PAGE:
State Rep. Darisha Parker
Every year, thousands of students attend Historically Black Colleges and Universities and receive a well-rounded education that can take them into the next phase of their lives where they are productive members of society. It is wonderful to see graduates rise to every occasion in many areas of business and society to make us all proud.
Pennsylvania is home to two HBCUs: Lincoln University, which is one of the state-related universities, and Cheyney University, a Pennsylvania State System of Higher Education institution, which is the oldest HBCU in the country.
However, for Black students at those colleges and colleges across the country, paying back the debt they incurred as students is sometimes an insurmountable task and one that weighs unfairly to their disadvantage. This college debt follows them sometimes their entire lives and keeps them at a wealth disadvantage that we can correct today, specifically with funding in President Biden’s Build Back Better bill. As part of his promise to America, I am publicly asking him to work toward debt forgiveness for these students who oftentimes come to higher education behind the eight ball.
Black student loan debt is at a record high, with those students facing a higher amount of student loan debt than the median student loan borrower. If they come to school from a lower-median income household, that is a problem before they even take one class. These are some of the reasons HBCU graduates don’t have the luxury of incurring more debt.
Black students face higher student debt obligations than other students, with an average of $25,000 more in student loan debt than their white counterparts. This is a result of many factors, including the racial wealth gap between communities. While median college debt has risen faster than median income across all racial groups, this disparity disproportionately affects the African American community, with the median student loan debt having risen over 30% for Blacks in the decade from 2009-19. Further, of all racial groups surveyed, African Americans are by far the most likely to have current loan amounts owed exceeding the original loans taken out.
Because of the COVID-19 pandemic, student loans are currently in administrative forbearance, which set interest rates on federal student loans at 0%, effectively pausing student loans and payments on those loans until February 2022. At this time, however, we’re recommending elimination versus extension. Payments are set to resume in less than 60 days, putting a big strain on African American household budgets!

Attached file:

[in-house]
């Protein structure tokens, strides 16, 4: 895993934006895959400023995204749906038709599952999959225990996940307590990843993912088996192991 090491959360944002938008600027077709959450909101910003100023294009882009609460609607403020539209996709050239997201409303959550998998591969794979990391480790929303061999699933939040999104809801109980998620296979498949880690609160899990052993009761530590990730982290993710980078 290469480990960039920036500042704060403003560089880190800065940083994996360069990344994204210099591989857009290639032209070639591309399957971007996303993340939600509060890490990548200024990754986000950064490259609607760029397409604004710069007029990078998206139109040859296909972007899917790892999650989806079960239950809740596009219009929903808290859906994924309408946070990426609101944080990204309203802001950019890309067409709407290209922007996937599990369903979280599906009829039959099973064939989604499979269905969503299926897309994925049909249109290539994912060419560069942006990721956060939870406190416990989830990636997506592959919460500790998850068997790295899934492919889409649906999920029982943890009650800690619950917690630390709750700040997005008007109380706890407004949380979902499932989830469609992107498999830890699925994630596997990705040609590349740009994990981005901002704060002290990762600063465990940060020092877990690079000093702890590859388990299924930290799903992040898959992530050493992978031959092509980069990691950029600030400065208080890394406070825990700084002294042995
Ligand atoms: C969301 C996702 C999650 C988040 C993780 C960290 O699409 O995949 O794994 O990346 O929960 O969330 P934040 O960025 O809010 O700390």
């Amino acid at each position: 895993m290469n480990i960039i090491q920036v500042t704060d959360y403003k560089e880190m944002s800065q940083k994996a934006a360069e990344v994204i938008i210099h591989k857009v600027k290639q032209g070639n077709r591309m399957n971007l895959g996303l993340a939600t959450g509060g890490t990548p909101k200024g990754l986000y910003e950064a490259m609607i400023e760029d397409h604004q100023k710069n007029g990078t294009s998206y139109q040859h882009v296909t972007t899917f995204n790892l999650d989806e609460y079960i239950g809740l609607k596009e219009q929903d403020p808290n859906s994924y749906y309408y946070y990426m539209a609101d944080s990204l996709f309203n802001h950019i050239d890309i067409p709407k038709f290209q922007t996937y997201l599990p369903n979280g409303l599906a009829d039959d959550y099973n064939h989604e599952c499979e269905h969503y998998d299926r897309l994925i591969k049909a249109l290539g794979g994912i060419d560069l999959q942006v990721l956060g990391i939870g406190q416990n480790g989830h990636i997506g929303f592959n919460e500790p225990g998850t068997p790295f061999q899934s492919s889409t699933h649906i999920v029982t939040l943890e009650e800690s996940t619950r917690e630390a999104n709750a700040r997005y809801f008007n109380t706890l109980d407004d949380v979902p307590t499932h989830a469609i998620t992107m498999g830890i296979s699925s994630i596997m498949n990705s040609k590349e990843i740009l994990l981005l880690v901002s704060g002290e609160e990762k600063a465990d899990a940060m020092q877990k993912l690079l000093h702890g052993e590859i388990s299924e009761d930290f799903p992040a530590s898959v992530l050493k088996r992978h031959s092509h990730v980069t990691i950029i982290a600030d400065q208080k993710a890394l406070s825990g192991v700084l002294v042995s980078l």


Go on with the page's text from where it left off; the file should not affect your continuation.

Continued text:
The Biden administration has advanced or proposed several targeted initiatives to reduce student loan burdens for certain groups, such as making it easier to qualify for public service debt forgiveness, disability loan forgiveness, or protection from fraudulent schools. This had led to a reduction in student loans owed by those groups, but the total student loan debt burden has continued to grow.
Several Democratic bills in Congress have proposed lower or free community college, as well as subsidized education at minority colleges and universities. A social infrastructure bill by the administration would have allowed for up to two years of tuition-free education at HBCUs. The future of these bills is unclear, and the original planned subsidies have been dropped from recent versions of the Build Back Better bill. But I am hopeful a final version of the Build Back Better bill would include at least some funds directed towards HBCUs and other minority-serving colleges and universities.
Now is the time to make going to college affordable and beneficial to everyone, regardless of their socioeconomic background going into school and coming out after graduation.
Darisha Parker is the state representative for the 198th Legislative District in Philadelphia.